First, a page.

What Is Tourette Syndrome: Signs, Causes and Treatments
Tourette Syndrome's main symptom is tics or uncontrollable movements which are both physical and vocal.
Tourette syndrome is a neurological disorder that causes a person to make uncontrollable sounds and repetitive movement known as tics. The syndrome usually starts during childhood with the average onset between the ages of 3 and 9 years old. It is common for kids with Tourette's to be also diagnosed with obsessive-compulsive disorder (OCD), attention deficit hyperactivity disorder (ADHD) or other learning difficulties. According to the Centre for Disease Control and Prevention in the US, boys are three to five times more susceptible to have Tourette's than girls. While there is no cure for the syndrome, the tics and other symptoms tend to improve and sometimes even disappear after several years.
Tics are the main symptom of Tourette's syndrome. But even in that category, there are two main types of tics - motor or physical tics and vocal tics. In order to be diagnosed with Tourette's, the patient must have at least two motor tics and one vocal tic.
Motor tics are sudden and repetitive movements from a single muscle group.
- Shoulder shrugging
- Head twitching
- Nose wrinkling
Just like motor tics, vocal tics are when a person makes sounds unintentionally which usually involves one simple sound. Complex vocal tics include yelling, repeating certain words or phrases, and animal sounds.
- Throat clearing
Often motor and vocal tics can happen at the same time and throughout the day. However, some patients observe that tics become less frequent when they are concentrating or relaxing. While tics may not be harmful health-wise, physically they may cause a lot of pain especially with motor tics like head twitching. Tics also worsen during stressful times for instance, when your child may be joining a school for the first time or during conflicts with friends or family.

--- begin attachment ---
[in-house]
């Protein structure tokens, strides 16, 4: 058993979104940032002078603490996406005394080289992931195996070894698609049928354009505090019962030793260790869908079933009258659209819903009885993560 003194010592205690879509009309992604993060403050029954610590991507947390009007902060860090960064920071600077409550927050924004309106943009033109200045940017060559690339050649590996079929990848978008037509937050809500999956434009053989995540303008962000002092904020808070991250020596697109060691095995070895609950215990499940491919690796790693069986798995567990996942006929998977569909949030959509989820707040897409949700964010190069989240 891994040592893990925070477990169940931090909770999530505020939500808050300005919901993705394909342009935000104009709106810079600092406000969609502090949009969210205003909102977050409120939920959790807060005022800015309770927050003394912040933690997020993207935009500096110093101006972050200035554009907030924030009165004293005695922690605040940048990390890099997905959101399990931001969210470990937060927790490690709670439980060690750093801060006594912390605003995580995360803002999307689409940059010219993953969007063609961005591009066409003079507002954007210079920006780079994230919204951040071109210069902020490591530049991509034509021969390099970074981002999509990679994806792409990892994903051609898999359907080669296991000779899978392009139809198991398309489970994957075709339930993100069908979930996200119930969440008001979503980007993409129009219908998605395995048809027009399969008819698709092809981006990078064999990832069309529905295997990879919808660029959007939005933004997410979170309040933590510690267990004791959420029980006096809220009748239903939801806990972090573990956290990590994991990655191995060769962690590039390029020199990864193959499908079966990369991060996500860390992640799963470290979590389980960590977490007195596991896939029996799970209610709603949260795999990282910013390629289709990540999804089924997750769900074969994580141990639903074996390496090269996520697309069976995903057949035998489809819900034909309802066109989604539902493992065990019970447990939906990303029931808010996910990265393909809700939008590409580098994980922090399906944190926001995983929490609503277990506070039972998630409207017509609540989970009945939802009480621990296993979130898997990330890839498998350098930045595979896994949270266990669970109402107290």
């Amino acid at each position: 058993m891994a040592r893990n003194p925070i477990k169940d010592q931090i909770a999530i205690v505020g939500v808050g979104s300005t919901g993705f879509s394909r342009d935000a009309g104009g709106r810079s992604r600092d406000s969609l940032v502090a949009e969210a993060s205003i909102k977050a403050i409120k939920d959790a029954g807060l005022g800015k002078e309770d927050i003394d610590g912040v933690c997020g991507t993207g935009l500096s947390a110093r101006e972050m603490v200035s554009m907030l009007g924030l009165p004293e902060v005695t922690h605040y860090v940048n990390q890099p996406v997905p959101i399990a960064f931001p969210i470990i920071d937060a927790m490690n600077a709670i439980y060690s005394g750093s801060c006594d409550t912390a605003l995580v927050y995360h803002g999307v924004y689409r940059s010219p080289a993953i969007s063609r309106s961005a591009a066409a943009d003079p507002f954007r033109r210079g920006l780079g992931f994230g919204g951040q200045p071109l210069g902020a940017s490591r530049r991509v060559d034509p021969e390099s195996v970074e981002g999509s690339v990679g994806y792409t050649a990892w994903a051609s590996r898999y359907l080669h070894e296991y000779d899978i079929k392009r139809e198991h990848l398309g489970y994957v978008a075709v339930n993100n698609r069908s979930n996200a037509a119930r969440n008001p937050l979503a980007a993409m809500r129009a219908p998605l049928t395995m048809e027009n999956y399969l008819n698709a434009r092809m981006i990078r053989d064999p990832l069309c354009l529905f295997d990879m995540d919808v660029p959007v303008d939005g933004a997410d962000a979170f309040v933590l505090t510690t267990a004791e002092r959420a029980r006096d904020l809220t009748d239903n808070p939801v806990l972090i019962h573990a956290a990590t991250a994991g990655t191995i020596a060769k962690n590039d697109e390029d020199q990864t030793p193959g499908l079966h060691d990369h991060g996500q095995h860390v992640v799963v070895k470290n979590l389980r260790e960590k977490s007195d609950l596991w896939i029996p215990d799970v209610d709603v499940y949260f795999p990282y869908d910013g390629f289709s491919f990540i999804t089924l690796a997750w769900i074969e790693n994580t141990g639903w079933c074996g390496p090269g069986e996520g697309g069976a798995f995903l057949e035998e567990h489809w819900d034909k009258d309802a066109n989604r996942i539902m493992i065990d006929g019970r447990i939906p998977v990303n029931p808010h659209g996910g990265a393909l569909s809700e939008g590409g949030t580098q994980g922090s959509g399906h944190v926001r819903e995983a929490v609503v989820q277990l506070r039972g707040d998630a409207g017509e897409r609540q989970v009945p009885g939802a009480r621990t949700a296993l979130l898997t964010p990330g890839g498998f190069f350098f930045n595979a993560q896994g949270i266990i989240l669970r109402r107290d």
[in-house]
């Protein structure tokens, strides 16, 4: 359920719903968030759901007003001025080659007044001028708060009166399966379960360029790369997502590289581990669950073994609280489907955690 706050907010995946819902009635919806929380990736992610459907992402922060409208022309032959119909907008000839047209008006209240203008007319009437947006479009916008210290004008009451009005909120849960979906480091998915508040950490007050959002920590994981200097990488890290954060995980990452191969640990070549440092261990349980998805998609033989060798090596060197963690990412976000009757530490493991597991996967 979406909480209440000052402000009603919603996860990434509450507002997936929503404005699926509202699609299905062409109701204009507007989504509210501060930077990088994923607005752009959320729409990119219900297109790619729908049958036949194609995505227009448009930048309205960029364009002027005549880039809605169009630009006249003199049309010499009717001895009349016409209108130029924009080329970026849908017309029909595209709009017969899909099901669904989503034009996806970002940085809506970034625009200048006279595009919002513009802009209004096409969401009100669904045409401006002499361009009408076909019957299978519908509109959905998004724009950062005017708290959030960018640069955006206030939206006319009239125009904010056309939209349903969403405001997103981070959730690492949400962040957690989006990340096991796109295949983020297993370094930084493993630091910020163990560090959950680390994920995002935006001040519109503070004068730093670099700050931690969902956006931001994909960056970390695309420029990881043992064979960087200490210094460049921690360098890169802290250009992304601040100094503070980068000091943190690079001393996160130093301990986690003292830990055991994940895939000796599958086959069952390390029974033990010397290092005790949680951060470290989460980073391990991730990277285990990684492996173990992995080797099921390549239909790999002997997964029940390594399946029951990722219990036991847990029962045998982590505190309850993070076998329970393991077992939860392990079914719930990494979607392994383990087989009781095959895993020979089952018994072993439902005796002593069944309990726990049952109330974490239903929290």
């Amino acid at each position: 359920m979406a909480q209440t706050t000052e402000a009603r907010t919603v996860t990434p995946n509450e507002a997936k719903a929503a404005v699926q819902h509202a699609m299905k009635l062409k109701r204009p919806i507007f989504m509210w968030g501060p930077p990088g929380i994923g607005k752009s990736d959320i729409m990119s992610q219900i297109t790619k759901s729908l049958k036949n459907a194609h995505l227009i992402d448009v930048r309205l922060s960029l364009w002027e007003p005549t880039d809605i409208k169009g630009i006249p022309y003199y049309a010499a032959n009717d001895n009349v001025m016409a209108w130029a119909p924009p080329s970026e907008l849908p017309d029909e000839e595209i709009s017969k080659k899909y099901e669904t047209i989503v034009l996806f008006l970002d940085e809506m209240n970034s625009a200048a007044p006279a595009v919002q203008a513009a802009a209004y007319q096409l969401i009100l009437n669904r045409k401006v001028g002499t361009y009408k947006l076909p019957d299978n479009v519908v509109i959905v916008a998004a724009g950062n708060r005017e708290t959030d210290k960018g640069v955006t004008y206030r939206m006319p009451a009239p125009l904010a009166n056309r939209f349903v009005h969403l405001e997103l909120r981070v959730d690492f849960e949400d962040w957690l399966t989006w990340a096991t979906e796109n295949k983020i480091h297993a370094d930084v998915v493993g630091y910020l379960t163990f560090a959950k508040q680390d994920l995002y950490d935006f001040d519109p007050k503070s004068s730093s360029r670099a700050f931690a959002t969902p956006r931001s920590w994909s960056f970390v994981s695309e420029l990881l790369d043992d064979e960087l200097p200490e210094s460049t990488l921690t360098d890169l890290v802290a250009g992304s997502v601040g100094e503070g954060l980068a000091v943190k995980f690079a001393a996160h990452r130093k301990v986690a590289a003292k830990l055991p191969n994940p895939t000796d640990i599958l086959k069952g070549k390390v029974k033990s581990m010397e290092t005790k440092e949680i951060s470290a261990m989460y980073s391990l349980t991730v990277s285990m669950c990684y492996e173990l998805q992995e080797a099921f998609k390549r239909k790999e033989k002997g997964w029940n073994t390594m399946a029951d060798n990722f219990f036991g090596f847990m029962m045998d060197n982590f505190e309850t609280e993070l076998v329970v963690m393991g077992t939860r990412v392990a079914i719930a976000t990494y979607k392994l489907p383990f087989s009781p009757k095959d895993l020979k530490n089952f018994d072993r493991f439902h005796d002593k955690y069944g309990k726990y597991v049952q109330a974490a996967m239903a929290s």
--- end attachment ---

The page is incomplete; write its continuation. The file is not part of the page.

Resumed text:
People with Tourette's feel a strong urge before a tic, similar to what we feel before sneezing or itching, this is known as premonitory sensation. The only way to get rid of this feeling is by doing the required action. Some examples of this sensation include a burning feeling in the eyes before blinking, a dry or sore throat before grunting or an itchy joint.
The cause of Tourette's is still unknown however current research shows that it is due to abnormalities in the brain circuits and neurotransmitters like dopamine and serotonin. It also can be due to inheritance, so if you or anybody in your family had Tourette's, your child is more likely to have the disorder.
While there is no cure for Tourette Syndrome, there are treatments to reduce and improve tics. However, the majority of Tourette's patients do not require any medication because tics generally do not interfere with body functions. But in the case that it does, narcoleptic drugs are usually prescribed to suppress severe tics.
Behavioural therapy can be done to reduce tics and is provided by a psychologist or a trained therapist. There are two main types of behavioural therapy - habit reversal and exposure with response prevention. Habit reversal training figures out what feelings trigger tics and exposure with response prevention trains patients to control the urge to tic.
So parents, if you have a history of Tourette's in your family or your child is displaying motor and vocal tics, consult your doctor immediately. The earlier you get a diagnosis the easier it will be for your child to manage his or her symptoms.